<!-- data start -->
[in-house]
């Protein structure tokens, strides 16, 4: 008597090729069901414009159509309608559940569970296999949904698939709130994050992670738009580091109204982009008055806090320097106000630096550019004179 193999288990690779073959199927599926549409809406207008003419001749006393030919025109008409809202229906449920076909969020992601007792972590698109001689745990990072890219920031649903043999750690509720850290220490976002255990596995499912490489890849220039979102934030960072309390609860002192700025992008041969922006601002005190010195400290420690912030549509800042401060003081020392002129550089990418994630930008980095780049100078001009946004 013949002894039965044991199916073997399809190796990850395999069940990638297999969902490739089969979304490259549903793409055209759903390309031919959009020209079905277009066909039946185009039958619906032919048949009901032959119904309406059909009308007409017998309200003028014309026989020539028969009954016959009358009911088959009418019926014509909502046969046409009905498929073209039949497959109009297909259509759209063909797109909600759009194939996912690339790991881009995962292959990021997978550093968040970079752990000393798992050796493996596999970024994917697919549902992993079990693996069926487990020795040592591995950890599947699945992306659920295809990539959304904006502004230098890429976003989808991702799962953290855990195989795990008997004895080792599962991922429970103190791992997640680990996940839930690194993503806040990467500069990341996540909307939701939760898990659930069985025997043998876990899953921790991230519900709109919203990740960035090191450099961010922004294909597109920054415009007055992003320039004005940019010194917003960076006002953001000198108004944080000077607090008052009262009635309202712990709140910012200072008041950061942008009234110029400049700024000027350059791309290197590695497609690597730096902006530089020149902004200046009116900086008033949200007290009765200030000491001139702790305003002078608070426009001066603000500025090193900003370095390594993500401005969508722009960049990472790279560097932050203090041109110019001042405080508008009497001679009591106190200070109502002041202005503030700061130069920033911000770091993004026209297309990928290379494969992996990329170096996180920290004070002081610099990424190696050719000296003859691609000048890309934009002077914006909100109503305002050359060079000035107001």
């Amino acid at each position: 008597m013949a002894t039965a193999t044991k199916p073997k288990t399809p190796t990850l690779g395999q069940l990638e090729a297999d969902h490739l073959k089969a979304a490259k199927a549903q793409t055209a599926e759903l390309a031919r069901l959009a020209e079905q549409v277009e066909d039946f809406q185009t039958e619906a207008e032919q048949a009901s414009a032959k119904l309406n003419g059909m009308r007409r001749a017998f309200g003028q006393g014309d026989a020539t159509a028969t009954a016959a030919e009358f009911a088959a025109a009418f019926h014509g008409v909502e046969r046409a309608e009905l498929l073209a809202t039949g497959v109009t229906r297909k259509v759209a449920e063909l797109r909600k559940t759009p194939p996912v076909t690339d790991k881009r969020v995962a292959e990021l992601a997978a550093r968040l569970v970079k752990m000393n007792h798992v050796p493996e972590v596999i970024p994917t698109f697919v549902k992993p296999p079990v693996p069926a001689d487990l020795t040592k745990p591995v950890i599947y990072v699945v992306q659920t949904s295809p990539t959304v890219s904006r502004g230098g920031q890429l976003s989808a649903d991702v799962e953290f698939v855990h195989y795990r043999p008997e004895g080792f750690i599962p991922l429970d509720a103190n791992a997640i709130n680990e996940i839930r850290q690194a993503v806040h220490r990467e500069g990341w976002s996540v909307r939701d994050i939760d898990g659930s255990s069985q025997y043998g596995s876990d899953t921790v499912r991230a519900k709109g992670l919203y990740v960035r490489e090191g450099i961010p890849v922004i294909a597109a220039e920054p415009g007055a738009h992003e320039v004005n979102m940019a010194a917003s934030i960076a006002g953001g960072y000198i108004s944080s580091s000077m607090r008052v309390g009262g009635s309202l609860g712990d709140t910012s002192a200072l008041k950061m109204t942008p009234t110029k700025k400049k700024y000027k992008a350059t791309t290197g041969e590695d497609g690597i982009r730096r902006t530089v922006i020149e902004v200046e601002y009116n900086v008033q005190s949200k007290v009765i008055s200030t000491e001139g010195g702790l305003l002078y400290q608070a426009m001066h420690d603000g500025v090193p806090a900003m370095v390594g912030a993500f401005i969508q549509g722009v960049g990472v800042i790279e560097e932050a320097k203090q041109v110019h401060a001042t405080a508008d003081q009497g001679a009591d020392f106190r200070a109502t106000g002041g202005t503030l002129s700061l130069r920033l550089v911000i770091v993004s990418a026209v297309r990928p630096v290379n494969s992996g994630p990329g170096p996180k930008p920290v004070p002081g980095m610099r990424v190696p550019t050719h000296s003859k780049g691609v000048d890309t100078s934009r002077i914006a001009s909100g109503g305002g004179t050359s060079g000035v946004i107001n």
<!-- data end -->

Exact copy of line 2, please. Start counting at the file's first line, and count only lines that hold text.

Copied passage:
């Protein structure tokens, strides 16, 4: 008597090729069901414009159509309608559940569970296999949904698939709130994050992670738009580091109204982009008055806090320097106000630096550019004179 193999288990690779073959199927599926549409809406207008003419001749006393030919025109008409809202229906449920076909969020992601007792972590698109001689745990990072890219920031649903043999750690509720850290220490976002255990596995499912490489890849220039979102934030960072309390609860002192700025992008041969922006601002005190010195400290420690912030549509800042401060003081020392002129550089990418994630930008980095780049100078001009946004 013949002894039965044991199916073997399809190796990850395999069940990638297999969902490739089969979304490259549903793409055209759903390309031919959009020209079905277009066909039946185009039958619906032919048949009901032959119904309406059909009308007409017998309200003028014309026989020539028969009954016959009358009911088959009418019926014509909502046969046409009905498929073209039949497959109009297909259509759209063909797109909600759009194939996912690339790991881009995962292959990021997978550093968040970079752990000393798992050796493996596999970024994917697919549902992993079990693996069926487990020795040592591995950890599947699945992306659920295809990539959304904006502004230098890429976003989808991702799962953290855990195989795990008997004895080792599962991922429970103190791992997640680990996940839930690194993503806040990467500069990341996540909307939701939760898990659930069985025997043998876990899953921790991230519900709109919203990740960035090191450099961010922004294909597109920054415009007055992003320039004005940019010194917003960076006002953001000198108004944080000077607090008052009262009635309202712990709140910012200072008041950061942008009234110029400049700024000027350059791309290197590695497609690597730096902006530089020149902004200046009116900086008033949200007290009765200030000491001139702790305003002078608070426009001066603000500025090193900003370095390594993500401005969508722009960049990472790279560097932050203090041109110019001042405080508008009497001679009591106190200070109502002041202005503030700061130069920033911000770091993004026209297309990928290379494969992996990329170096996180920290004070002081610099990424190696050719000296003859691609000048890309934009002077914006909100109503305002050359060079000035107001």